The founder and CEO of the online bank Current claims that Facebook copied their company logo and used it for Libra.
Speaking on the phone with CNBC, Stuart Sopp, Wall Street trader and CEO of Current, said that the development and creation of the Current logo is the result of months of work in a project that was born from the collaboration with the company Character of San Francisco.
He was attending a conference in New York on Wednesday, when he received images of the Calibra logo, the Facebook branch created for the Libra project. He was shocked by so much resemblance and initially thought it was a joke.
The logo was created in 2016 and now the same company has also collaborated with Facebook for the design of the Libra logo, according to a post shared by Ben Pham, creative director of Character.
Sopp said that:
“Facebook has all the money and resources in the world. If they truly wanted to make banking more inclusive and fair, they should’ve come up with their own ideas and branding, like we have”.
Anthony Harrison, a Facebook spokesman, refused to answer CNBC’s questions.
Sopp worked for months on Current’s logo. The purpose of that image, according to him, is precisely to capture the importance of the corporate movement represented by a wave. The company has 45 employees and 350,000 accounts, and its size is clearly smaller than a giant like Facebook.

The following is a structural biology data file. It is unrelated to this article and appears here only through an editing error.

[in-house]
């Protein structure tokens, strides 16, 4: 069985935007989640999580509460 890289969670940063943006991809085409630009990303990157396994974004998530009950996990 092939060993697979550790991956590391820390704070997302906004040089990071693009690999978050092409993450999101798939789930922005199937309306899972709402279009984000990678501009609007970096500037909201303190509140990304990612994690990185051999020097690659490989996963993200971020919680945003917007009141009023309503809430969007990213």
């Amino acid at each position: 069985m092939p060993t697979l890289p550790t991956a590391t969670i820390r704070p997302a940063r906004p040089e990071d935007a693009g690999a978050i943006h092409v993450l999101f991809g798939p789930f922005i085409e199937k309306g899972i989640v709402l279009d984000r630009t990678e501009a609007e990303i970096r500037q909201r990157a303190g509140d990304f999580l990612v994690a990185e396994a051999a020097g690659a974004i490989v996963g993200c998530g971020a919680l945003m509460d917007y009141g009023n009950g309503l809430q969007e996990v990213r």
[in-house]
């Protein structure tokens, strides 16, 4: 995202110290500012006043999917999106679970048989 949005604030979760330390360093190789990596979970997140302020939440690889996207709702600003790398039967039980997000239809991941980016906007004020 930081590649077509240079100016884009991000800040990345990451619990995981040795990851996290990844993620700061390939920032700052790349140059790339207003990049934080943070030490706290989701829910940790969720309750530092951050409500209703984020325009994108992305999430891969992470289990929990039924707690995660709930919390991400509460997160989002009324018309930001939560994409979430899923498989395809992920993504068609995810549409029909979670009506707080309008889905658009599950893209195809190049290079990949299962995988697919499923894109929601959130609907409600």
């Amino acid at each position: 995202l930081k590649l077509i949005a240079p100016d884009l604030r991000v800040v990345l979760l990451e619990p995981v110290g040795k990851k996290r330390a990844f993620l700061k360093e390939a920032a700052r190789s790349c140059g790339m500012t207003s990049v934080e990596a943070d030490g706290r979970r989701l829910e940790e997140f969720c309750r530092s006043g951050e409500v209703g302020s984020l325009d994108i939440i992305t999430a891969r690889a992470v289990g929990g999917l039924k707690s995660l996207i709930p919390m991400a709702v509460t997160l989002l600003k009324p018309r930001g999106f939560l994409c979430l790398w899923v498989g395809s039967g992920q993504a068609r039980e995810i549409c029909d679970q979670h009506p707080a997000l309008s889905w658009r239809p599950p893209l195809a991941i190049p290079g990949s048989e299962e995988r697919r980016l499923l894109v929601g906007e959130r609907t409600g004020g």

Libra is a product that wants to change the sector in which it will operate, precisely for this reason, according to him, a revolution is needed by Facebook starting from the basics and thus the logo itself.
“We put six months of hard work into this with that design firm, which they basically reused for Facebook without changing much”.
The law firm Goodwin Procter has been hired by Current and will check whether there has been, or not, a trademark infringement. Sopp confessed that last night he sent a direct message on Twitter to the Winklevoss twins by writing:
“Now I know how you guys felt.”
this is what happens when you only have 1 crayon left pic.twitter.com/2JY5JfesQD
— Current (@current) June 19, 2019